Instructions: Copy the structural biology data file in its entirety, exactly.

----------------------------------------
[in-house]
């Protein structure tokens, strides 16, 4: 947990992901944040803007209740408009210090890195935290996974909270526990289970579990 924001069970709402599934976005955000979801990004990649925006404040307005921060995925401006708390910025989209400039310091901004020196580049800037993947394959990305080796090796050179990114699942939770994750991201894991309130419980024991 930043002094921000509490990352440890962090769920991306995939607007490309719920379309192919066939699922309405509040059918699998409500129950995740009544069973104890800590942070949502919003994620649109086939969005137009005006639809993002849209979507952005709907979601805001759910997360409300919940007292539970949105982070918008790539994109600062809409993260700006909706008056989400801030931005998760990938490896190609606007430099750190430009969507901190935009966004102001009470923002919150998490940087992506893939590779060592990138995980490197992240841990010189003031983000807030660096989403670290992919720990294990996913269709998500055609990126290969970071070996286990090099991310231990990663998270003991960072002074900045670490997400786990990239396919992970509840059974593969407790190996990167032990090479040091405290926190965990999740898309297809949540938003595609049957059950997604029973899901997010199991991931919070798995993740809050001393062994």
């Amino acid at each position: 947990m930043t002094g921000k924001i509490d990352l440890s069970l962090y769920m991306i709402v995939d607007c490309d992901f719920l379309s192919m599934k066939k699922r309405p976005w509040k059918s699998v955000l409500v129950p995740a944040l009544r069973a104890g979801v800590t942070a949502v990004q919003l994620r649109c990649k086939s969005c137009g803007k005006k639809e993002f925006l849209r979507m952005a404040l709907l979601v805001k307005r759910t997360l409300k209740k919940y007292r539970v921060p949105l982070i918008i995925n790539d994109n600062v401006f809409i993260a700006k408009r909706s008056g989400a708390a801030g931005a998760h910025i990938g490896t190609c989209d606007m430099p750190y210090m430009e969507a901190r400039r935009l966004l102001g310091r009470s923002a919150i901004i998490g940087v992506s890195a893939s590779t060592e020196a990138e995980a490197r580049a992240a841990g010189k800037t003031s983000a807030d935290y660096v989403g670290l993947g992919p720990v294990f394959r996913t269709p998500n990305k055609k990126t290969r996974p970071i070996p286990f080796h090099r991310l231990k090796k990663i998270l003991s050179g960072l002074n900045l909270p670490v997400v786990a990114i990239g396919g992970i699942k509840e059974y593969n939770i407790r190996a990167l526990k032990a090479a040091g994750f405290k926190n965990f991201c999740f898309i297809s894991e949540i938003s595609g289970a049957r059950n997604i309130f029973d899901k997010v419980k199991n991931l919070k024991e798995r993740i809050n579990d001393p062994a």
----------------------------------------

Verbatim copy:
[in-house]
């Protein structure tokens, strides 16, 4: 947990992901944040803007209740408009210090890195935290996974909270526990289970579990 924001069970709402599934976005955000979801990004990649925006404040307005921060995925401006708390910025989209400039310091901004020196580049800037993947394959990305080796090796050179990114699942939770994750991201894991309130419980024991 930043002094921000509490990352440890962090769920991306995939607007490309719920379309192919066939699922309405509040059918699998409500129950995740009544069973104890800590942070949502919003994620649109086939969005137009005006639809993002849209979507952005709907979601805001759910997360409300919940007292539970949105982070918008790539994109600062809409993260700006909706008056989400801030931005998760990938490896190609606007430099750190430009969507901190935009966004102001009470923002919150998490940087992506893939590779060592990138995980490197992240841990010189003031983000807030660096989403670290992919720990294990996913269709998500055609990126290969970071070996286990090099991310231990990663998270003991960072002074900045670490997400786990990239396919992970509840059974593969407790190996990167032990090479040091405290926190965990999740898309297809949540938003595609049957059950997604029973899901997010199991991931919070798995993740809050001393062994």
């Amino acid at each position: 947990m930043t002094g921000k924001i509490d990352l440890s069970l962090y769920m991306i709402v995939d607007c490309d992901f719920l379309s192919m599934k066939k699922r309405p976005w509040k059918s699998v955000l409500v129950p995740a944040l009544r069973a104890g979801v800590t942070a949502v990004q919003l994620r649109c990649k086939s969005c137009g803007k005006k639809e993002f925006l849209r979507m952005a404040l709907l979601v805001k307005r759910t997360l409300k209740k919940y007292r539970v921060p949105l982070i918008i995925n790539d994109n600062v401006f809409i993260a700006k408009r909706s008056g989400a708390a801030g931005a998760h910025i990938g490896t190609c989209d606007m430099p750190y210090m430009e969507a901190r400039r935009l966004l102001g310091r009470s923002a919150i901004i998490g940087v992506s890195a893939s590779t060592e020196a990138e995980a490197r580049a992240a841990g010189k800037t003031s983000a807030d935290y660096v989403g670290l993947g992919p720990v294990f394959r996913t269709p998500n990305k055609k990126t290969r996974p970071i070996p286990f080796h090099r991310l231990k090796k990663i998270l003991s050179g960072l002074n900045l909270p670490v997400v786990a990114i990239g396919g992970i699942k509840e059974y593969n939770i407790r190996a990167l526990k032990a090479a040091g994750f405290k926190n965990f991201c999740f898309i297809s894991e949540i938003s595609g289970a049957r059950n997604i309130f029973d899901k997010v419980k199991n991931l919070k024991e798995r993740i809050n579990d001393p062994a």